“Dragon Heat” – A.J. Hakari

By now, most people have accepted action movies as mindless entertainment. There are some exceptions to this rule, but at the end of the day, people don’t line up for the latest Jackie Chan flick because of the story. But there’s a threshold at which not enough plot can be a burden, a line that Dragon Heat all too merrily skips across. I wouldn’t call it a failure, since it’s a self-aware film that has a good idea of what its audience wants. Still, the problem with Dragon Heat is how it delivers the goods, turning its breezy formula into a jittery mess with enough queasy camerawork to put the Jason Bourne movies to shame.

After a long and arduous manhunt, notorious criminal Panther Duen (Hugo Ng) has at last been brought to justice. But just as a group of Interpol agents (among them Shawn Yue and singer Vanness Wu) are on their way to testify against him, a team of commandos abscond with Panther before he makes it to court. Due to the heavy firepower and military tactics involved, the agents surmise that these weren’t just any crooks. As a matter of fact, it wasn’t even a rescue at all but rather a kidnapping, a revenge plot orchestrated by turncoat military man Ko (Huh Joon-ho). But with the plot continuing to thicken and more villains crawling out of the woodwork, the agents take it upon themselves to use whatever means necessary to take down his bevy of baddies once and for all.

For what would otherwise have been a simple popcorn flick that flew in under the radar, Dragon Heat sure likes to call attention to itself. Firstly, writer/director Daniel Lee seems to have taken a course or two at the Shaky-Cam School of Action Cinematography. Sure, such a style can be handy when it comes to capturing the frenetic atmosphere of an intense action sequence. Handled here, however, it’s a real pain that hinders some perfectly decent gunfights. Strangely enough, Lee’s eye is pretty stable when it comes to capturing the cops in their off-duty lives. But when the artillery is unleashed, you can expect the film to look like a meth-addicted ferret was operating the camera. It suited the film on a couple of occasions (I dug the graveyard sequence in the climax), but it made other parts almost impossible to watch. With an already anemic storyline, Dragon Heat goes to great lengths to make itself look good, only to come across with an extremely cluttered style in the end.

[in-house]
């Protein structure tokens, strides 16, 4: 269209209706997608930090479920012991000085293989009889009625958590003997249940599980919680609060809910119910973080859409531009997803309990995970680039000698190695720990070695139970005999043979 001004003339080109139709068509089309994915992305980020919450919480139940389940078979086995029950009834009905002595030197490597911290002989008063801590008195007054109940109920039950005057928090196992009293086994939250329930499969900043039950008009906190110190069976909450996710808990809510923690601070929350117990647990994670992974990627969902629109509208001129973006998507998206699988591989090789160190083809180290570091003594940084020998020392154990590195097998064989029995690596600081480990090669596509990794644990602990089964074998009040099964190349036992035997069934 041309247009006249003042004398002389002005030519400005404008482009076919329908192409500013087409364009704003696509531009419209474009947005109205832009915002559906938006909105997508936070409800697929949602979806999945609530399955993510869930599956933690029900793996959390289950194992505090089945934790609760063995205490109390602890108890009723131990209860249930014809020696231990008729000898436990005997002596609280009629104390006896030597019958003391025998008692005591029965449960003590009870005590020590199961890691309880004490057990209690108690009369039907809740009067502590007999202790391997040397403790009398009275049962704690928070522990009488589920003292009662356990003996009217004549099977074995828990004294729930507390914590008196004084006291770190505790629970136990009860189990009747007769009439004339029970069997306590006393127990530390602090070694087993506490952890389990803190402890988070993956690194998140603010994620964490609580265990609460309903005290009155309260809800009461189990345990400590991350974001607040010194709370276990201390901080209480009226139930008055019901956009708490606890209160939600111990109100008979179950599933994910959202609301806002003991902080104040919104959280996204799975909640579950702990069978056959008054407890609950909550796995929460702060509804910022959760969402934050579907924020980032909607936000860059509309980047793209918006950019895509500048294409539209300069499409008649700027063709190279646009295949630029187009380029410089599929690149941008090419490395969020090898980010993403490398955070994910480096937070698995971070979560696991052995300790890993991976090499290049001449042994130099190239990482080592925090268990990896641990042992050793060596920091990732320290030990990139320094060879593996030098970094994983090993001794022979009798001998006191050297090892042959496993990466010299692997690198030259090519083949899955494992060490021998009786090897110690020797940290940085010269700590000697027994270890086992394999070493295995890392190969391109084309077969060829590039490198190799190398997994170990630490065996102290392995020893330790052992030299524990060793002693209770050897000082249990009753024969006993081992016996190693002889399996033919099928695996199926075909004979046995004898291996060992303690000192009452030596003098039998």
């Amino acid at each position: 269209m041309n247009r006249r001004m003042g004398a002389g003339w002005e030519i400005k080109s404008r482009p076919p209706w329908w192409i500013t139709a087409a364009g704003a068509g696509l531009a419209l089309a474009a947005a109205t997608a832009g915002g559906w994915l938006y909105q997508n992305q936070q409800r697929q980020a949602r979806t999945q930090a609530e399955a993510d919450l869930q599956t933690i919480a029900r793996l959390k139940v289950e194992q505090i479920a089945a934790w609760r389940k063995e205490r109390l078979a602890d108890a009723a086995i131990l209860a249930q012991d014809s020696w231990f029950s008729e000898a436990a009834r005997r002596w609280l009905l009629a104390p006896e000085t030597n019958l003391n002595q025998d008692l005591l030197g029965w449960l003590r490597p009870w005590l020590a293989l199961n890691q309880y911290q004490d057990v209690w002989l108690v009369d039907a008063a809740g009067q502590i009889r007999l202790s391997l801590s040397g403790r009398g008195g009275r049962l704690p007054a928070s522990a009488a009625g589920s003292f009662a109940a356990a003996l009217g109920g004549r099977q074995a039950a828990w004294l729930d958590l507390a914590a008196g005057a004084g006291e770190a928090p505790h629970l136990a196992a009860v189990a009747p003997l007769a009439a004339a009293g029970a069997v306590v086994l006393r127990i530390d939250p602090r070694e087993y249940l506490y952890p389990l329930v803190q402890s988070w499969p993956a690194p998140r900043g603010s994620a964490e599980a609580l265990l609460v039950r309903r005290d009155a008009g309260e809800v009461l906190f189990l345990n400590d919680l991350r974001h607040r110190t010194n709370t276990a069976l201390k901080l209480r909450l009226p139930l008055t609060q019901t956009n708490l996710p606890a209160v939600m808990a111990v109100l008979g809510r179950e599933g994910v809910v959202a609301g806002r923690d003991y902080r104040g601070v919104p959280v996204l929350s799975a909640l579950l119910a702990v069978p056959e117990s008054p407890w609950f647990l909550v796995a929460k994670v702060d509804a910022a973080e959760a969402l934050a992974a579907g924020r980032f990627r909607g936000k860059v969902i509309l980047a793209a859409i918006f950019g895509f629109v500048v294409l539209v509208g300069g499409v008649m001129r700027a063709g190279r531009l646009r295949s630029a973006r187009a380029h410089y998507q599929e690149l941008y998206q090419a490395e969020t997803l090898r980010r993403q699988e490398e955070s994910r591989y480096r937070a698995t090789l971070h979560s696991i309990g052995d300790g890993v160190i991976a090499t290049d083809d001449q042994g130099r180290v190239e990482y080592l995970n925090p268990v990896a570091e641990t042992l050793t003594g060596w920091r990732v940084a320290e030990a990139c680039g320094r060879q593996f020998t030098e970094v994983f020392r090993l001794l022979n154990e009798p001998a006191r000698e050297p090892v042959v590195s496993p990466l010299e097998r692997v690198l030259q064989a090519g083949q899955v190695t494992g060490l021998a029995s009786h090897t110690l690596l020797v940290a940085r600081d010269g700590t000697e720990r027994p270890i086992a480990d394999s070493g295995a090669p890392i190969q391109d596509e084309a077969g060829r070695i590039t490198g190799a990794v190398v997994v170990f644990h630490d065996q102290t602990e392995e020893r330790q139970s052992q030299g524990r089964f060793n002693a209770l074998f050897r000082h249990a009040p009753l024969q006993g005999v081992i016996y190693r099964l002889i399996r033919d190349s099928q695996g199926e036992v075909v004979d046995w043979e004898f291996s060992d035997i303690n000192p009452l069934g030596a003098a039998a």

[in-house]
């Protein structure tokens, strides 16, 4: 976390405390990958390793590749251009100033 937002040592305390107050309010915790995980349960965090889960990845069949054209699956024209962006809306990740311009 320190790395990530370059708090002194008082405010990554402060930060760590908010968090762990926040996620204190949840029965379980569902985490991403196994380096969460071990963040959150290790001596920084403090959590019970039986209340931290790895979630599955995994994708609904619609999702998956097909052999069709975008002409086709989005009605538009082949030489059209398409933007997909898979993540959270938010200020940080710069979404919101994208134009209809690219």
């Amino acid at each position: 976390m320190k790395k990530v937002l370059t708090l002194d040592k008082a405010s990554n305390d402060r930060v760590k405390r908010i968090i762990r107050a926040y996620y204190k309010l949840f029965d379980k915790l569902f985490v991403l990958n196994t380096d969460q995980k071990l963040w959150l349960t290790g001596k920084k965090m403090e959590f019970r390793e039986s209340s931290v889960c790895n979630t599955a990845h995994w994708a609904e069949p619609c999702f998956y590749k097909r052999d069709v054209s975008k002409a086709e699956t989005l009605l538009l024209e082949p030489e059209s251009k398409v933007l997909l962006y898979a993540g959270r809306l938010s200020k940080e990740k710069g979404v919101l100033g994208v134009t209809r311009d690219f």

There are enough slow-motion effects to fill about twenty Matrix sequels, and it’s not hard to lose track of who’s who during the action sequences. Part of this is due to the unstable cinematography, but most of this is because Dragon Heat barely lifts a finger when it comes to differentiating the characters from one another. You have the obligatory newcomer and the tough girl, but the other three agents might as well have been condensed into one. Everyone ends up bleeding together anyhow, but knowing at least a little effort went into the writing would’ve been nice. The villains aren’t much better off; Maggie Q (Balls of Fury) shines as an enemy sniper, but American import Michael Biehn spends all his screen time looking as miserable as possible. I’ve seen some pretty bored performances in my time, but here, Biehn makes Keanu Reeves look like Roger Rabbit, for as much enthusiasm as he injects into the part. At least there’s good old Sammo Hung to fall back on, who seems pretty limber for a guy with his gut (though I suspect a stuntman or two were involved).

Dragon Heat isn’t an inept action flick — if it’s guilty of anything, it’s over-zealousness, of losing its aim to please viewers in a sea of flashy editing techniques. By no means is that a shining recommendation, but if you’ve exhausted your Jackie Chan library, then Dragon Heat will keep you busy until the next addition comes out.

Rating: ★★☆☆

-A.J. Hakari

Read more of A.J.’s reviews at ReelTalk Movie Reviews, Classic Movie Guide, and Terror Tube.

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